Often times, the receptionist is the first person a guest sees or speaks to at a shop/salon as well as the last person. Unknowingly, they are the front line of the salon/shop. But the receptionist is much more than just the person answering phones or bringing clients they’re beverages, they are the backbone of the business. Yes, stylists and colorists do the work to make their guests look beautiful, but they don’t do it alone. There has to be someone there to do the grunt work: the receptionist.
Often, people think of a receptionist as someone who sits comfortably behind a desk answering phones and telling people to take a seat. It’s different in this world. Being a receptionist is part air traffic controller, part therapist, part workhorse and all awesome! A good receptionist will keep everyone at the salon busy while a great receptionist will make the business look like it’s running itself.
But not everyone appreciates what the receptionist does. Stylists look at receptionists like they’re lazy because they’re sitting at a desk and not behind a chair with a guest. Some people see just the sitting (granted, there are receptionists who just sit on their duffs and don’t contribute much, jerks) and not the hustle. Want to know what it’s like to be a receptionist? Full disclosure: I work as a receptionist at a barber shop here in San Francisco. Yes, big, burly me. My boss often makes fun of how I stand at the desk like a big bulldog greeting guests as they come in. But that isn’t just my only job. Here’s what my job is on a “normal” day:
9:30 am—Arrive at the shop.
Clock in. Check appointments for the day, set lunch breaks for staff before getting fully booked up. Start coffee for guests/employees. Check voicemail for appointments/cancellations, call back clients. Put out sign for walk-ins (if we aren’t too booked up already). Check all stations for empty Sanex container (refill if needed). Fill shave cream dispensers. Make sure towel warmers are on and ready to go. Make sure there are enough towels for the shop (both steam towels and dry towels for shampoo bowls). Check bathrooms to make sure they are ready for open. Fill water bowl for dogs and place outside.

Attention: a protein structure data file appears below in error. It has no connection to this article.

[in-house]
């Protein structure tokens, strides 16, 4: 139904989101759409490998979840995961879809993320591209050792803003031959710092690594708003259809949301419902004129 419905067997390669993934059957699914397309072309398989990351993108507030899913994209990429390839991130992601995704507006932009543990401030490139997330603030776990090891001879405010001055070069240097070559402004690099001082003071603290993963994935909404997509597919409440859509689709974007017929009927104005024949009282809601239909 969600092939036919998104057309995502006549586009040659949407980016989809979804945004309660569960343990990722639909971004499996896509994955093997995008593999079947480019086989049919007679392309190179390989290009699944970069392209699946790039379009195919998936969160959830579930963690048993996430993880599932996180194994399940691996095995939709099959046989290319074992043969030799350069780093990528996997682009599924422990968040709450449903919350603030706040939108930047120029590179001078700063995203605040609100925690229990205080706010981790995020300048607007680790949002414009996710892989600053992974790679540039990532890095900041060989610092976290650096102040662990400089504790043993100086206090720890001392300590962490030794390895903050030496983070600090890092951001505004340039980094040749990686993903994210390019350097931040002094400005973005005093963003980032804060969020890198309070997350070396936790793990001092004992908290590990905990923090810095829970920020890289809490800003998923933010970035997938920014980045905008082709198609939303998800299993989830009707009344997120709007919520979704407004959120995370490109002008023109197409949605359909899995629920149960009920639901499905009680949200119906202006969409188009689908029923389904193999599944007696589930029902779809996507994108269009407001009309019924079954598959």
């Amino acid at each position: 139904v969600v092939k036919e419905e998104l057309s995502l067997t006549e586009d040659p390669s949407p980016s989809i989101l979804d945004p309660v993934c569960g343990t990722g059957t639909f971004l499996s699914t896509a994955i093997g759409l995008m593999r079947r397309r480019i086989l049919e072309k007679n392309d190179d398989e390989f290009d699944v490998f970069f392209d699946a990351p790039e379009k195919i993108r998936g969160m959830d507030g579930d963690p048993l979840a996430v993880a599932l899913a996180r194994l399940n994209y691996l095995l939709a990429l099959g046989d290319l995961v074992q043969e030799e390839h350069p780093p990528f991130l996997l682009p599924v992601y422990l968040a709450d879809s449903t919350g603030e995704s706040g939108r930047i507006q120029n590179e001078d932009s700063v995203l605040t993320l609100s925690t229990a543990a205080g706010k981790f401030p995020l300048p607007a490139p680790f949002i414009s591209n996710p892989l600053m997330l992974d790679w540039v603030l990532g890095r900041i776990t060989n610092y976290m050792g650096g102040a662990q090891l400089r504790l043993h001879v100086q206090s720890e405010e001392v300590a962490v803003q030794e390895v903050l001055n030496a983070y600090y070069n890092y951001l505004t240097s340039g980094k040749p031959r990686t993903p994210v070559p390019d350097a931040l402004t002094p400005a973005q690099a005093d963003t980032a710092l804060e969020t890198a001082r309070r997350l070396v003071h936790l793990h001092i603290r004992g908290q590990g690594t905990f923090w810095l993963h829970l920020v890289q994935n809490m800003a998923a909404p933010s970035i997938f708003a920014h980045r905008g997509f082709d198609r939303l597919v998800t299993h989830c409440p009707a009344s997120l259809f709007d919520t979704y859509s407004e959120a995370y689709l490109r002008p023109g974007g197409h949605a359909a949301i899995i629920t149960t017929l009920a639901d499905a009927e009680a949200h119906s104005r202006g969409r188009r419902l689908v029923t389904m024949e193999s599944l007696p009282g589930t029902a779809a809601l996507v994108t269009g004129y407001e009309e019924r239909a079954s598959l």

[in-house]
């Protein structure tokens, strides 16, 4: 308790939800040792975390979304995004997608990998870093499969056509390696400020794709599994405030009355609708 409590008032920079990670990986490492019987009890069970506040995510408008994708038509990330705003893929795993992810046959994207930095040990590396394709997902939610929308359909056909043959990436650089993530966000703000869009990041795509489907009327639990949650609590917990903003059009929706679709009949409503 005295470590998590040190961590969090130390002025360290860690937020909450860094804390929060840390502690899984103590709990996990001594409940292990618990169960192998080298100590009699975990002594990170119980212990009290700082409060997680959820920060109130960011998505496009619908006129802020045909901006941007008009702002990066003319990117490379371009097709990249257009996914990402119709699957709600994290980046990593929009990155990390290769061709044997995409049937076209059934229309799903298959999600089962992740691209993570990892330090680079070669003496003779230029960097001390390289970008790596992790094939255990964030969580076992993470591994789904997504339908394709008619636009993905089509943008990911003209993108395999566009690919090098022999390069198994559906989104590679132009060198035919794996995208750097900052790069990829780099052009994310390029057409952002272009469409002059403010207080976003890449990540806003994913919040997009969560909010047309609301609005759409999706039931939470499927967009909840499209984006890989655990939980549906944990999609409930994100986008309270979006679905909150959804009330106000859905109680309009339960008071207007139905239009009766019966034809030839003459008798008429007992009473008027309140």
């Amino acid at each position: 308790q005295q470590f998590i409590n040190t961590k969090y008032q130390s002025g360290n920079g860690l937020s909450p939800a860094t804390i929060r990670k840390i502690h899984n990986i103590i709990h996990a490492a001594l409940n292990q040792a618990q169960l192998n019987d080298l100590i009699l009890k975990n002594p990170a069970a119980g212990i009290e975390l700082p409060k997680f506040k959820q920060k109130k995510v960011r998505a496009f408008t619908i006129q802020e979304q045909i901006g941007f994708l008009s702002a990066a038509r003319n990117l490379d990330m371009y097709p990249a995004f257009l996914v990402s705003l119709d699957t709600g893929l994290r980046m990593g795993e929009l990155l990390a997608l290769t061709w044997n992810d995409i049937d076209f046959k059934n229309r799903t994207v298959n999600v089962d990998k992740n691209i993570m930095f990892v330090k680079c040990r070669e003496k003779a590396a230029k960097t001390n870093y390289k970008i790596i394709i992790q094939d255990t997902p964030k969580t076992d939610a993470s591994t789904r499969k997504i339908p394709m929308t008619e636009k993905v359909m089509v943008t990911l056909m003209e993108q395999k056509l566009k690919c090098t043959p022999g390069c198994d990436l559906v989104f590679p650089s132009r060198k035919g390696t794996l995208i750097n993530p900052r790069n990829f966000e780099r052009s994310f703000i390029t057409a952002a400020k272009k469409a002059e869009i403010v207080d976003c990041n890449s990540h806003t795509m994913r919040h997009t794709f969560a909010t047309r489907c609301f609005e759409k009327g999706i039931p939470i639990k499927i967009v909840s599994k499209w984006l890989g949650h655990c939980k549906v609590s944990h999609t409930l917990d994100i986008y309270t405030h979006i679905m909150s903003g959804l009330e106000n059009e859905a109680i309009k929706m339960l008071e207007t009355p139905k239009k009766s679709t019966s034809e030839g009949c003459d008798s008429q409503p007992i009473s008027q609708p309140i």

10:00 am—Shop opens.
Greet clients. Check guests in and out (make retail suggestions if stylist hasn’t already). Get beverages for clients, let stylists/barbers know who their clients are (if new). Sweep stations during services. Clean chair and station when guests go to shampoo bowl. Answer phones and book appointments (making sure to maximize times so stylists aren’t waiting between guests). Call guests when previous appointments are running over (if they aren’t at the shop already). Stock retail area and maintain cleanliness. Keep stylist/barbers on time. Rearrange schedule to accommodate guests. Fold towels that are in laundry. Make more steam towels for next day. Check back bar stock levels. Maintain products at shampoo bowls.
8:00 pm—Shop closes.
We take our last appointment at 8 pm (during the week, weekends at 6:30 pm). Wait for last guest to check out. Close drawer (make money drops, check sales figures, make sure drawer is balanced and not off). Restock retail area. Sweep shop. Make sure towel warmers are cleaned and restocked for next day. Fill shave cream dispensers. Pull in the sign from outside (if it hasn’t been pulled in already during the day). Ditto the water bowl. Check schedule for next day, fix any issues. Clock out, it’s 9 pm already.
Sure, all this seems like something easy. Try doing it all at once. For six hours by yourself, oh and it’s multiplied by six because that’s how many stylists/barbers there are on at that time. Scheduling alone is difficult (it’s like playing human Tetris except in regular Tetris, if there’s a hole you don’t have to worry about that costing someone money) let alone trying to do all that other stuff on top of it. It’s not an easy job to say the least. But when done right, no one notices that everything’s been done already. That’s the job of a good receptionist. We make things look and feel right.
One thing I didn’t put in the job description was dealing with the nasty customers or employees. That’s a part of the job that while it’s rare, it happens. It’s not easy dealing with someone who isn’t happy with their service or just isn’t happy in general and want to take it out on someone. That part of the job is not easy at all. But a good receptionist will know that it’s not about them and just deal with it. Personally I haven’t had to deal with it much but that might have to do more with the fact that I have a PMA (Positive Mental Attitude) and I also have “POW!” and “This Won’t End Well For You” tattooed on my arms (not saying to get this done, just saying it helps me).
So next time you’re dealing with a shop/salon receptionist, be nice. Ask them how their day is going. Know that their job isn’t easy either. And when you become a stylist, really remember that! The receptionist will make you a lot of money!